If businesses/employers are paying people more to be less productive, then they have no real incentive to continue to hire new employees and may even resort to laying off current workers. Yes, real wages have been negative, but average hourly earnings have drastically increased relative to the last 15 years and contributed to higher labor costs. In the chart below, the YoY change in labor productivity and the unemployment rate are displayed. The only other periods when labor force productivity declined by more than 1.5% were during or preceding a recession in which unemployment then moved higher. The two other periods during which labor productivity declined more than 1.5% were in 1974 and 1982, which led to unemployment moving substantially higher, by at least 3%. While it’s difficult to estimate how much unemployment would increase, it’s much easier to say the conditions are present for businesses to stop hiring or begin laying off people, if they have not already. At the same time, consumers are not able to purchase as many goods and services since real wages have fallen. Furthermore, new workers are less productive and cost more, which puts extra strain on businesses that are now less likely to hire new employees and are more likely to either halt hiring or lay off existing employees. Economic predictions are infamously difficult to time (we believe this is where technical analysis shines); however, the economic conditions are less favorable than one would assume by simply looking at unemployment and labor force participation. At some point, the Pied Piper must be paid, but it’s unknown when and how much.
The current reading for the Nasdaq Dorsey Wright PR4050 Cash Trigger is: Money Market = 35.21% & U.S. Equity Core = 96.48%. For the PR4050 indicator to trigger and alert us when we should consider moving to cash, Money Market must be 50% or above and U.S. Equity Core must be 40% or below.
Below is the most recent DALI (Dynamic Asset Level Investing) Indicator showing International Equities maintaining the top spot, while Commodities, Cash, and Domestic Equities continue to battle for the remaining areas of emphasis.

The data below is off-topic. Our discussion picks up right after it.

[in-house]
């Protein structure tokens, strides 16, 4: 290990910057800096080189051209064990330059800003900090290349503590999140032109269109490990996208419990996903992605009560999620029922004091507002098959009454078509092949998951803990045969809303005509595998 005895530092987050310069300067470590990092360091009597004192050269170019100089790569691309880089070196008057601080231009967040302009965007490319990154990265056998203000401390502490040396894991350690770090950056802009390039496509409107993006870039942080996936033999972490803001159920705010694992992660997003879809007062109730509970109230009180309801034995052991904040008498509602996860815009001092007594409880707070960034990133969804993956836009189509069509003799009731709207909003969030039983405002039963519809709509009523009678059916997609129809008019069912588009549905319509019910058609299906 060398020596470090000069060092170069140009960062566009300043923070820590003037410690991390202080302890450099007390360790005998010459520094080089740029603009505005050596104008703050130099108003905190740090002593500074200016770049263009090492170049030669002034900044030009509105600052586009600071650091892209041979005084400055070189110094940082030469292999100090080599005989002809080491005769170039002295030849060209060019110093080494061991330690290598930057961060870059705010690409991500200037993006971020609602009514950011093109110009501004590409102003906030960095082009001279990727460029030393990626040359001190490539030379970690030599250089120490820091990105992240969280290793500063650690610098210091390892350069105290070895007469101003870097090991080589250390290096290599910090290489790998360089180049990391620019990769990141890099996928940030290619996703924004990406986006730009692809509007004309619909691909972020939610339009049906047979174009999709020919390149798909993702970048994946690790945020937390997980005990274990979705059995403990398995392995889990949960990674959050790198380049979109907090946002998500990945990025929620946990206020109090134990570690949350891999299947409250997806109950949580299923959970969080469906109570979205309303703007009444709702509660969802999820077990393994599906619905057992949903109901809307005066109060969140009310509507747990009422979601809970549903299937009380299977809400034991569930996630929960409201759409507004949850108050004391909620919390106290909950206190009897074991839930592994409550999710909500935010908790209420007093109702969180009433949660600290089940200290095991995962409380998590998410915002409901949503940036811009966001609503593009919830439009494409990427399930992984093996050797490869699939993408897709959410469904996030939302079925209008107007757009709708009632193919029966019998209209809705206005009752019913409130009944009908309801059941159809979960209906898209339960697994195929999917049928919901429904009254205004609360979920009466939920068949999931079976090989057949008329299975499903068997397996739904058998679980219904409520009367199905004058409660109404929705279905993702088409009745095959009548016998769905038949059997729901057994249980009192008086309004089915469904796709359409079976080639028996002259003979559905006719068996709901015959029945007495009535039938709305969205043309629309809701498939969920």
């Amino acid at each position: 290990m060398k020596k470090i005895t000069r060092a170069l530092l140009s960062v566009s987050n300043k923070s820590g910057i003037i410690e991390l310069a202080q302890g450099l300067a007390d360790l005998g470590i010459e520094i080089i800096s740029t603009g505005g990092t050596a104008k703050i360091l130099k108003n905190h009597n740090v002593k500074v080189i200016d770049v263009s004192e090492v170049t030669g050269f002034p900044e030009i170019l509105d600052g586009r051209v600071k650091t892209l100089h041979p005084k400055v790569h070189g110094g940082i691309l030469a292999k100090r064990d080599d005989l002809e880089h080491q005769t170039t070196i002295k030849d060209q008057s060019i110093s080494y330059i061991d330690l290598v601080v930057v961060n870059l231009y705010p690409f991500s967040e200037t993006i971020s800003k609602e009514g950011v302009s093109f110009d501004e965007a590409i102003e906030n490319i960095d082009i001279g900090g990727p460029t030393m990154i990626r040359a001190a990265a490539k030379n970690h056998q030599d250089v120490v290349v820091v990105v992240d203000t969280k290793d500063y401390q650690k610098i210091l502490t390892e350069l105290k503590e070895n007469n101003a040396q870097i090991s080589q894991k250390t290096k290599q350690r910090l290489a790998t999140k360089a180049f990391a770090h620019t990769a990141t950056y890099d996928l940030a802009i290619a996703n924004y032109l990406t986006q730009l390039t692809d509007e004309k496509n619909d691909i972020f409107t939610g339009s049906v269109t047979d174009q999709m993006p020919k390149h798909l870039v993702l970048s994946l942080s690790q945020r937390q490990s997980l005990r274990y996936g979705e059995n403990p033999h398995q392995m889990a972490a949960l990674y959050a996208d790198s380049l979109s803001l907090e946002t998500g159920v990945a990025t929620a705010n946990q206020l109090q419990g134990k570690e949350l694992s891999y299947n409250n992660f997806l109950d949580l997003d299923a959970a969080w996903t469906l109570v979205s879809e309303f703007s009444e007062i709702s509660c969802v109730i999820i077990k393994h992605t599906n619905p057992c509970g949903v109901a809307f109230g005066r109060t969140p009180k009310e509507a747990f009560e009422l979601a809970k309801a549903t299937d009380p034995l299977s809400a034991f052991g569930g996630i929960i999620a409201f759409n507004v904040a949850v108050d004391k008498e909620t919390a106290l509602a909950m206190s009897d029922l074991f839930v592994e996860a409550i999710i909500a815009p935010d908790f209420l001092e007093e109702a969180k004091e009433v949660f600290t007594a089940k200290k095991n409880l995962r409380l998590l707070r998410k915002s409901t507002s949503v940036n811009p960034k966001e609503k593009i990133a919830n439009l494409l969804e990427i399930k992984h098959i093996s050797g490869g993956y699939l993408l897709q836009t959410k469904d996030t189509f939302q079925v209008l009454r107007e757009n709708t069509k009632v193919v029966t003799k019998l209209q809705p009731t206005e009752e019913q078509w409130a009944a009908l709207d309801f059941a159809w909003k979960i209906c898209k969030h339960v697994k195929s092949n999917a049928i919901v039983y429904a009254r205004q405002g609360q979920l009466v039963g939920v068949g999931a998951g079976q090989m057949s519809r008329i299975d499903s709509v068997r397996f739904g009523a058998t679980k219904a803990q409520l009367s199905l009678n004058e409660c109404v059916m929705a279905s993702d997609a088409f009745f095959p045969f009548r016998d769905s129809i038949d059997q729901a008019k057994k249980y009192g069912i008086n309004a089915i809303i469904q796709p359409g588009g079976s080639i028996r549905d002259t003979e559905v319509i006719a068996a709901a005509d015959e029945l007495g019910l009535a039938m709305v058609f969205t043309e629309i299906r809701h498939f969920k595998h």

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Technical analysis is based on the study of historical price movements and past trend patterns. There is no assurance that these movements or trends can or will be duplicated in the future. Nasdaq Dorsey Wright developed the indicators described above. They have been prepared without regard to any particular investor's investment objectives, financial situation and needs. Accordingly, investors should not act on any recommendation (express or implied) or information in this report without obtaining specific advice from their financial advisors and should not rely on information herein as the primary basis for their investment decisions. Any statements nonfactual in nature constitute only current opinions and interpretations of their indicators, which are subject to change without notice. There may be instances when fundamental, technical, and quantitative opinions may not be in concert. Any opinions expressed or implied herein are not necessarily the same as those of LPL Financial or its affiliates. Any market prices are only indications of market values and are subject to change. The material has been prepared or is distributed solely for informal purposes and is not a solicitation or an offer to buy any security or instrument or to participate in any trading strategy. Data and opinions are current as of 5/19/23. Additional information is available on request. Nasdaq Dorsey Wright’s “DALI" employs relative strength-based analysis to rank macro asset classes based on developing leadership trends within the global capital markets. The objective guidance within DALI provides the tools necessary to properly allocate portfolios across all major asset classes in an effort to emphasize strength wherever it exists. Domestic Equities, International Equities, Commodities, Currencies, Fixed Income and Cash are evaluated daily to identify dynamic developments across investment genres, as well as within them. This tool provides the tactical precision that allows investors to adapt as the market leadership changes.